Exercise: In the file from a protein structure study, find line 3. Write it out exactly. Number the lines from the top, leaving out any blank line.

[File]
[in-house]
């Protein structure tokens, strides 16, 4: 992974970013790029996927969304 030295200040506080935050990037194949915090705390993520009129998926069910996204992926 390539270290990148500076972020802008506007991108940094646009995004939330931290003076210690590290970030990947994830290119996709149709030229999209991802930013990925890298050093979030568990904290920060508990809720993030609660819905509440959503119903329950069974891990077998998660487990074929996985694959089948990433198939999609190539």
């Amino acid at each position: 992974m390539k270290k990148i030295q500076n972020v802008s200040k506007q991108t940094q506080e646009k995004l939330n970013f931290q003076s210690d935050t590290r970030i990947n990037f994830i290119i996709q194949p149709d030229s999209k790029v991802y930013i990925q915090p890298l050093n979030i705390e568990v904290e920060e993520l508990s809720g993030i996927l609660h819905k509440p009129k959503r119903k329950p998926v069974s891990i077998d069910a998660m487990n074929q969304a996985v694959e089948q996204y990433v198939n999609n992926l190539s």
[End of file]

């Amino acid at each position: 992974m390539k270290k990148i030295q500076n972020v802008s200040k506007q991108t940094q506080e646009k995004l939330n970013f931290q003076s210690d935050t590290r970030i990947n990037f994830i290119i996709q194949p149709d030229s999209k790029v991802y930013i990925q915090p890298l050093n979030i705390e568990v904290e920060e993520l508990s809720g993030i996927l609660h819905k509440p009129k959503r119903k329950p998926v069974s891990i077998d069910a998660m487990n074929q969304a996985v694959e089948q996204y990433v198939n999609n992926l190539s």